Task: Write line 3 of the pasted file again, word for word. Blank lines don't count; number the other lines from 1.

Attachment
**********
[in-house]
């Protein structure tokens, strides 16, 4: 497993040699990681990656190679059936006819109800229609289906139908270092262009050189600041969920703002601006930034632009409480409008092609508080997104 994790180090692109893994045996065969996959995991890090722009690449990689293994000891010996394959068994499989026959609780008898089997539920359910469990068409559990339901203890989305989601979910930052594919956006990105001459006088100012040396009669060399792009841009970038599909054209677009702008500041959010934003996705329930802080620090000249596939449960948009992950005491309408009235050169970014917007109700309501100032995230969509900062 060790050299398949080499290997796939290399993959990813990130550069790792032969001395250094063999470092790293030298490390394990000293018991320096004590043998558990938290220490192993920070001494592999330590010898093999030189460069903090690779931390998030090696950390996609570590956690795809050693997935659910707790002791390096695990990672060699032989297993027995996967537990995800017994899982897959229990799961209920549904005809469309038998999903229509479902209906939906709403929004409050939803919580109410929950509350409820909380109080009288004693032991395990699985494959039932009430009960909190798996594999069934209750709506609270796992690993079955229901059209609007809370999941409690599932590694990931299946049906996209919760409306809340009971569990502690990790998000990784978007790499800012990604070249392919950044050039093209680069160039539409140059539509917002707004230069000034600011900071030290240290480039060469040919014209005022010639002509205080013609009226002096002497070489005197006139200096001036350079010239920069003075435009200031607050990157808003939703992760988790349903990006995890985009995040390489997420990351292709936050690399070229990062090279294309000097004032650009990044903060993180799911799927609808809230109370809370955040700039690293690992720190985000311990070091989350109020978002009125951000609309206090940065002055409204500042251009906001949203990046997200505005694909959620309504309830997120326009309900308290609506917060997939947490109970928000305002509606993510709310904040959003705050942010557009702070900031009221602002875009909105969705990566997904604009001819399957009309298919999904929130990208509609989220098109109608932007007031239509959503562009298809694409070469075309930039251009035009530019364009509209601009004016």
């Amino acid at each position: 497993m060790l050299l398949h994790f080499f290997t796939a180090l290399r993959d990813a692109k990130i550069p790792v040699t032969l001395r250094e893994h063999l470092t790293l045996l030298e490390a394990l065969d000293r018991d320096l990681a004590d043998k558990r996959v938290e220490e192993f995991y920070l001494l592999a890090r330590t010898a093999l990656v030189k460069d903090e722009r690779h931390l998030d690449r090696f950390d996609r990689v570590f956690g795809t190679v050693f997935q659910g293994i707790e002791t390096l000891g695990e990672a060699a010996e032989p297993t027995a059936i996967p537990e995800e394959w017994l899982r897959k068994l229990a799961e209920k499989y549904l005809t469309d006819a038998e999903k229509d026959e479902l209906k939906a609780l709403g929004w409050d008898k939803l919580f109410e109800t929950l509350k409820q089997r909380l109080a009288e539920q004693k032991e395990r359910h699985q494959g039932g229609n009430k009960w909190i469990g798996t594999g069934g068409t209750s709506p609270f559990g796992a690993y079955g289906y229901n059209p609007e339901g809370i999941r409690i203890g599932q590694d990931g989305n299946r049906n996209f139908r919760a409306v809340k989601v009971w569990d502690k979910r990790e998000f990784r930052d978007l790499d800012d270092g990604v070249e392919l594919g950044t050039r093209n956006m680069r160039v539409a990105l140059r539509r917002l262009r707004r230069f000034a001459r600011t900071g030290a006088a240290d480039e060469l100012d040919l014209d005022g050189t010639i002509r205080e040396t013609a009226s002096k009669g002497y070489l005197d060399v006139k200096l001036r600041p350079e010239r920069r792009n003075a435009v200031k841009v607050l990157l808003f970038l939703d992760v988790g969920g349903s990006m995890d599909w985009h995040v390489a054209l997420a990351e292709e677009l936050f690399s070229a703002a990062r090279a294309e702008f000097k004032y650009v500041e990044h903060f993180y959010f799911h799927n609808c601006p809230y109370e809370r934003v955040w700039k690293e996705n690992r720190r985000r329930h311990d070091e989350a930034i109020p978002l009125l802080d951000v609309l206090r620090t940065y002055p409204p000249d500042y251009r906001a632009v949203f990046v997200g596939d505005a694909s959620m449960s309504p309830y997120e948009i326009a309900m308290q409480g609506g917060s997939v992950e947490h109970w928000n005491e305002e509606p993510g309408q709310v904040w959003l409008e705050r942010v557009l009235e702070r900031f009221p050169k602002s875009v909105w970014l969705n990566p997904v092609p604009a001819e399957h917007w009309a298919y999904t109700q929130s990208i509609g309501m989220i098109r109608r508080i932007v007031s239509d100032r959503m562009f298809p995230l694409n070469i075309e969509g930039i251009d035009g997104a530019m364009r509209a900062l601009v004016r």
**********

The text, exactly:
């Amino acid at each position: 497993m060790l050299l398949h994790f080499f290997t796939a180090l290399r993959d990813a692109k990130i550069p790792v040699t032969l001395r250094e893994h063999l470092t790293l045996l030298e490390a394990l065969d000293r018991d320096l990681a004590d043998k558990r996959v938290e220490e192993f995991y920070l001494l592999a890090r330590t010898a093999l990656v030189k460069d903090e722009r690779h931390l998030d690449r090696f950390d996609r990689v570590f956690g795809t190679v050693f997935q659910g293994i707790e002791t390096l000891g695990e990672a060699a010996e032989p297993t027995a059936i996967p537990e995800e394959w017994l899982r897959k068994l229990a799961e209920k499989y549904l005809t469309d006819a038998e999903k229509d026959e479902l209906k939906a609780l709403g929004w409050d008898k939803l919580f109410e109800t929950l509350k409820q089997r909380l109080a009288e539920q004693k032991e395990r359910h699985q494959g039932g229609n009430k009960w909190i469990g798996t594999g069934g068409t209750s709506p609270f559990g796992a690993y079955g289906y229901n059209p609007e339901g809370i999941r409690i203890g599932q590694d990931g989305n299946r049906n996209f139908r919760a409306v809340k989601v009971w569990d502690k979910r990790e998000f990784r930052d978007l790499d800012d270092g990604v070249e392919l594919g950044t050039r093209n956006m680069r160039v539409a990105l140059r539509r917002l262009r707004r230069f000034a001459r600011t900071g030290a006088a240290d480039e060469l100012d040919l014209d005022g050189t010639i002509r205080e040396t013609a009226s002096k009669g002497y070489l005197d060399v006139k200096l001036r600041p350079e010239r920069r792009n003075a435009v200031k841009v607050l990157l808003f970038l939703d992760v988790g969920g349903s990006m995890d599909w985009h995040v390489a054209l997420a990351e292709e677009l936050f690399s070229a703002a990062r090279a294309e702008f000097k004032y650009v500041e990044h903060f993180y959010f799911h799927n609808c601006p809230y109370e809370r934003v955040w700039k690293e996705n690992r720190r985000r329930h311990d070091e989350a930034i109020p978002l009125l802080d951000v609309l206090r620090t940065y002055p409204p000249d500042y251009r906001a632009v949203f990046v997200g596939d505005a694909s959620m449960s309504p309830y997120e948009i326009a309900m308290q409480g609506g917060s997939v992950e947490h109970w928000n005491e305002e509606p993510g309408q709310v904040w959003l409008e705050r942010v557009l009235e702070r900031f009221p050169k602002s875009v909105w970014l969705n990566p997904v092609p604009a001819e399957h917007w009309a298919y999904t109700q929130s990208i509609g309501m989220i098109r109608r508080i932007v007031s239509d100032r959503m562009f298809p995230l694409n070469i075309e969509g930039i251009d035009g997104a530019m364009r509209a900062l601009v004016r």